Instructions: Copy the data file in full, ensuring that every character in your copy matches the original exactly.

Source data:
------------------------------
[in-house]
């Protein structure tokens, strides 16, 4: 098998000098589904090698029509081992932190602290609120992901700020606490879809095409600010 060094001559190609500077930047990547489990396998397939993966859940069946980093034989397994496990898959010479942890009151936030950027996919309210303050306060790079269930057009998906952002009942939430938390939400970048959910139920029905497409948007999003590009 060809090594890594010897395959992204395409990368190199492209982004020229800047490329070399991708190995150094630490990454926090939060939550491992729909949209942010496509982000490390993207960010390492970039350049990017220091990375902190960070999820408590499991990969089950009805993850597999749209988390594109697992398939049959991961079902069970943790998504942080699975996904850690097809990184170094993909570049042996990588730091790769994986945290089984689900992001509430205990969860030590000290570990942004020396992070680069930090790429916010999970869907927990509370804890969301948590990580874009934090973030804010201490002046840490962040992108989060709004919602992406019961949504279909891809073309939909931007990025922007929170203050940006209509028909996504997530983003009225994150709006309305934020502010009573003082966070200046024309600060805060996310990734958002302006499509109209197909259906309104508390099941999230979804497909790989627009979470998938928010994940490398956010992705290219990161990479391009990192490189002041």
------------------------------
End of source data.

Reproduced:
[in-house]
């Protein structure tokens, strides 16, 4: 098998000098589904090698029509081992932190602290609120992901700020606490879809095409600010 060094001559190609500077930047990547489990396998397939993966859940069946980093034989397994496990898959010479942890009151936030950027996919309210303050306060790079269930057009998906952002009942939430938390939400970048959910139920029905497409948007999003590009 060809090594890594010897395959992204395409990368190199492209982004020229800047490329070399991708190995150094630490990454926090939060939550491992729909949209942010496509982000490390993207960010390492970039350049990017220091990375902190960070999820408590499991990969089950009805993850597999749209988390594109697992398939049959991961079902069970943790998504942080699975996904850690097809990184170094993909570049042996990588730091790769994986945290089984689900992001509430205990969860030590000290570990942004020396992070680069930090790429916010999970869907927990509370804890969301948590990580874009934090973030804010201490002046840490962040992108989060709004919602992406019961949504279909891809073309939909931007990025922007929170203050940006209509028909996504997530983003009225994150709006309305934020502010009573003082966070200046024309600060805060996310990734958002302006499509109209197909259906309104508390099941999230979804497909790989627009979470998938928010994940490398956010992705290219990161990479391009990192490189002041």